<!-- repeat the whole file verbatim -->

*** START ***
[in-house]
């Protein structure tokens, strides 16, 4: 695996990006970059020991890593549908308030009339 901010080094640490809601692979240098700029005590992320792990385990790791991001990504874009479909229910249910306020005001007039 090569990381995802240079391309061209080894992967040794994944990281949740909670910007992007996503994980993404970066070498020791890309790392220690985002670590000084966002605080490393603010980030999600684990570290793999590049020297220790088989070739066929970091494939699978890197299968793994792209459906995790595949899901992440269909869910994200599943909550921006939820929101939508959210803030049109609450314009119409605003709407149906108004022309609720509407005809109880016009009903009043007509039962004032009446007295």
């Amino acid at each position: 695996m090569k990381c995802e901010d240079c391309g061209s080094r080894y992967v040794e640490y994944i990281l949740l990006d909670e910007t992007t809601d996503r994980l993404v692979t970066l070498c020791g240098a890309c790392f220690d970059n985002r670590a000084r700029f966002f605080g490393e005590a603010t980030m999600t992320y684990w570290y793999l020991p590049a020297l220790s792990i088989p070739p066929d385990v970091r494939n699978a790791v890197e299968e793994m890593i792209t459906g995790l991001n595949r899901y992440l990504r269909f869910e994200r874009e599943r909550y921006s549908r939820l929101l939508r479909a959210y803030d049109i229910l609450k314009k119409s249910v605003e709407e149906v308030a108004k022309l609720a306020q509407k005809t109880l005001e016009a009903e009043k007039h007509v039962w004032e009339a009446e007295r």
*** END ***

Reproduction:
[in-house]
């Protein structure tokens, strides 16, 4: 695996990006970059020991890593549908308030009339 901010080094640490809601692979240098700029005590992320792990385990790791991001990504874009479909229910249910306020005001007039 090569990381995802240079391309061209080894992967040794994944990281949740909670910007992007996503994980993404970066070498020791890309790392220690985002670590000084966002605080490393603010980030999600684990570290793999590049020297220790088989070739066929970091494939699978890197299968793994792209459906995790595949899901992440269909869910994200599943909550921006939820929101939508959210803030049109609450314009119409605003709407149906108004022309609720509407005809109880016009009903009043007509039962004032009446007295």
């Amino acid at each position: 695996m090569k990381c995802e901010d240079c391309g061209s080094r080894y992967v040794e640490y994944i990281l949740l990006d909670e910007t992007t809601d996503r994980l993404v692979t970066l070498c020791g240098a890309c790392f220690d970059n985002r670590a000084r700029f966002f605080g490393e005590a603010t980030m999600t992320y684990w570290y793999l020991p590049a020297l220790s792990i088989p070739p066929d385990v970091r494939n699978a790791v890197e299968e793994m890593i792209t459906g995790l991001n595949r899901y992440l990504r269909f869910e994200r874009e599943r909550y921006s549908r939820l929101l939508r479909a959210y803030d049109i229910l609450k314009k119409s249910v605003e709407e149906v308030a108004k022309l609720a306020q509407k005809t109880l005001e016009a009903e009043k007039h007509v039962w004032e009339a009446e007295r």